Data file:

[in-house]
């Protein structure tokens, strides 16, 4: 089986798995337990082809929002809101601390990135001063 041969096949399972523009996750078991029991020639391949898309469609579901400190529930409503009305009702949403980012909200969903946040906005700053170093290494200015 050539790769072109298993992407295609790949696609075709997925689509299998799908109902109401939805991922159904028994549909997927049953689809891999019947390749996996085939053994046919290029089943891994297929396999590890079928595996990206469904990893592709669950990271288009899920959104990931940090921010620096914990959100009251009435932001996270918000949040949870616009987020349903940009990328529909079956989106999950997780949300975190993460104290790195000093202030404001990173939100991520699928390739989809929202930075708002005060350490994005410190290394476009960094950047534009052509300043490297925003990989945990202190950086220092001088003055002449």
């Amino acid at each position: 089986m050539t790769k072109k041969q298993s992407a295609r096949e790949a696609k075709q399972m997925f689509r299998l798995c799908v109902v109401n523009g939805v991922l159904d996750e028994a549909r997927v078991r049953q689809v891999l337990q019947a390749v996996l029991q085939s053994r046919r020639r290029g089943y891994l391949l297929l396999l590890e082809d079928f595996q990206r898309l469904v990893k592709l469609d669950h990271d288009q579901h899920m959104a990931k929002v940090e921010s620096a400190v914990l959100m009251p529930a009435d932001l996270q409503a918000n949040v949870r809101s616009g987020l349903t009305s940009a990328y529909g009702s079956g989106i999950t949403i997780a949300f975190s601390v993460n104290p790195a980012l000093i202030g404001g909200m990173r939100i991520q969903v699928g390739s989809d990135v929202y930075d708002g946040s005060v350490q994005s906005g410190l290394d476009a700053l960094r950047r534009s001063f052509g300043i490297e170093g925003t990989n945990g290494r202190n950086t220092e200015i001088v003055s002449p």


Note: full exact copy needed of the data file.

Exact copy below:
[in-house]
């Protein structure tokens, strides 16, 4: 089986798995337990082809929002809101601390990135001063 041969096949399972523009996750078991029991020639391949898309469609579901400190529930409503009305009702949403980012909200969903946040906005700053170093290494200015 050539790769072109298993992407295609790949696609075709997925689509299998799908109902109401939805991922159904028994549909997927049953689809891999019947390749996996085939053994046919290029089943891994297929396999590890079928595996990206469904990893592709669950990271288009899920959104990931940090921010620096914990959100009251009435932001996270918000949040949870616009987020349903940009990328529909079956989106999950997780949300975190993460104290790195000093202030404001990173939100991520699928390739989809929202930075708002005060350490994005410190290394476009960094950047534009052509300043490297925003990989945990202190950086220092001088003055002449």
């Amino acid at each position: 089986m050539t790769k072109k041969q298993s992407a295609r096949e790949a696609k075709q399972m997925f689509r299998l798995c799908v109902v109401n523009g939805v991922l159904d996750e028994a549909r997927v078991r049953q689809v891999l337990q019947a390749v996996l029991q085939s053994r046919r020639r290029g089943y891994l391949l297929l396999l590890e082809d079928f595996q990206r898309l469904v990893k592709l469609d669950h990271d288009q579901h899920m959104a990931k929002v940090e921010s620096a400190v914990l959100m009251p529930a009435d932001l996270q409503a918000n949040v949870r809101s616009g987020l349903t009305s940009a990328y529909g009702s079956g989106i999950t949403i997780a949300f975190s601390v993460n104290p790195a980012l000093i202030g404001g909200m990173r939100i991520q969903v699928g390739s989809d990135v929202y930075d708002g946040s005060v350490q994005s906005g410190l290394d476009a700053l960094r950047r534009s001063f052509g300043i490297e170093g925003t990989n945990g290494r202190n950086t220092e200015i001088v003055s002449p």